Anthology: The King of Comic Singers, 1894-1917 features 30 selections, taken from rare cylinders and discs, that highlight Dan W. Quinn's quarter-century in the studio, featuring the up-to-date comic numbers he was best known for, along with sentimental ballads and ragtime songs he helped establish as standards. The 52-page booklet inside the digipak presents original research and stunning new discoveries about the man and his career, illustrated with many previously unpublished photos. List price: $17.99
- Catalogue number: ARCH 5505
- UPC: 778632907133
- Original release date: June 16, 2015
- Running length: 78:06 / 30 tracks
- Notes & packaging: Includes a 52-page full-color booklet
- Tracks recorded: 1894-1917
- Contains racially derogatory language
- In Archeophone's Anthology series
Sample all tracks
|1.||The Private Tommy Atkins||Dan W. Quinn||ca. 1894|
|2.||Lindy, Does You Love Me?||Dan W. Quinn||1894|
|3.||The Streets of Cairo||Dan W. Quinn||1895|
|4.||A Hot Time in the Old Town||Dan W. Quinn||1896|
|5.||My Pearl Is a Bowery Girl||Dan W. Quinn||1897|
|6.||The Handicap Race||Dan W. Quinn||ca. 1897|
|7.||Mr. Captain, Stop the Ship||Dan W. Quinn||1898|
|8.||They All Follow Me||Dan W. Quinn||1898|
|9.||When a Coon Sits in the Presidential Chair||Dan W. Quinn||1899|
|10.||Say You Love Me Sue||Dan W. Quinn||1899|
|11.||On the Banks of the Wabash||Dan W. Quinn||1899|
|12.||Oh, Wouldn’t that Jar You?||Dan W. Quinn||1900|
|13.||Pretty as a Picture||Dan W. Quinn||1900|
|14.||Ma Blushin’ Rosie||Dan W. Quinn||1900|
|15.||Vaudeville Specialty||Dan W. Quinn||1900|
|16.||My Jersey Lily||Dan W. Quinn||1901|
|17.||I Want to Go to Morrow||Dan W. Quinn||1901|
|18.||Bill Bailey, Won’t You Please Come Home||Dan W. Quinn||1902|
|19.||Good Morning, Carrie||Dan W. Quinn||1902|
|20.||Couldn’t Help It, Had to||Dan W. Quinn||1902|
|21.||Mister Dooley||Dan W. Quinn||1903|
|22.||Drill, Ye Tarriers, Drill||Dan W. Quinn||1904|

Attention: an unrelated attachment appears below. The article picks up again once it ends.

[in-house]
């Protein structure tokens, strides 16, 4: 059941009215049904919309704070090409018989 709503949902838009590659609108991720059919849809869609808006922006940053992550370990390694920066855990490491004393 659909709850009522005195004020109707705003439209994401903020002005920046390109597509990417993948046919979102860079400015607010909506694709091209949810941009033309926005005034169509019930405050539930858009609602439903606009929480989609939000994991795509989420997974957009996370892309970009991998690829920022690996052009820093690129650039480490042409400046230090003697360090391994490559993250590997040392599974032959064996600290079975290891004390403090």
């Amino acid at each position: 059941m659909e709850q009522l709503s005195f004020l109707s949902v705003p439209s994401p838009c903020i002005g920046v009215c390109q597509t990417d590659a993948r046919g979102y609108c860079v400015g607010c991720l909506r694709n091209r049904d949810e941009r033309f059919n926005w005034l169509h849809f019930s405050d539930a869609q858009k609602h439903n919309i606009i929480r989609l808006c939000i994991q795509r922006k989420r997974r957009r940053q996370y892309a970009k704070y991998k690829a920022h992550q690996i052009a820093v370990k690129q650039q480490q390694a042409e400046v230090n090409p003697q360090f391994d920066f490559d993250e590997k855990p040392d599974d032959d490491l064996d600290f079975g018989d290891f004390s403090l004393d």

|23.||O, Didn’t He Ramble||Dan W. Quinn||1904|
|24.||Growler on a String||Dan W. Quinn||1905|
|25.||Football||Dan W. Quinn||1905|
|26.||Fol De Iddley Ido||Dan W. Quinn and Helen Trix||1906|
|27.||Beatrice Fairfax, Tell Me What to Do||Dan W. Quinn||1915|
|28.||At the Fountain of Youth||Dan W. Quinn||1915|
|29.||It’s Not Your Nationality (It’s Simply You)||Dan W. Quinn||1916|
|30.||How Could Washington Be a Married Man (and Never, Never Tell a Lie?)||Dan W. Quinn||1917|
For thousands of patrons listening to a phonograph for the first time in the 1890s, the voice they heard coming out of the horn belonged to Dan W. Quinn. In an era when performers were seen as secondary to the song, early record buyers understood that the name Dan Quinn meant the record was a winner. He always brought the newest hits, sung with pep and consistent clarity, and he did so thousands of times for dozens of labels. These 30 selections, taken from rare cylinders and discs, highlight Quinn’s quarter-century in the studio, featuring the up-to-date comic numbers he was best known for, along with sentimental ballads and ragtime songs he helped establish as standards. The 52-page booklet inside presents original research and stunning new discoveries about the man and his career, illustrated with many previously unpublished photos.
Among the Very First Recording Stars
Quinn recalled making his first test for the phonograph at a social club in Hoboken, January 1892, when the commercial recording business was only about three years old and fighting mightily for visibility. Hired by the New York Phonograph Company, and then by the United States Phonograph Company, Quinn quickly brought vitality to the new medium. He had amazing versatility and extraordinary stamina—meaning he could sing just about every kind of song hot off the publishers’ presses and he could do so for hours on end, filling demand for records “by the round” in those days before mastering technology. Dan made himself indispensible to all the record companies of the 1890s and familiar to consumers of phonographic entertainment.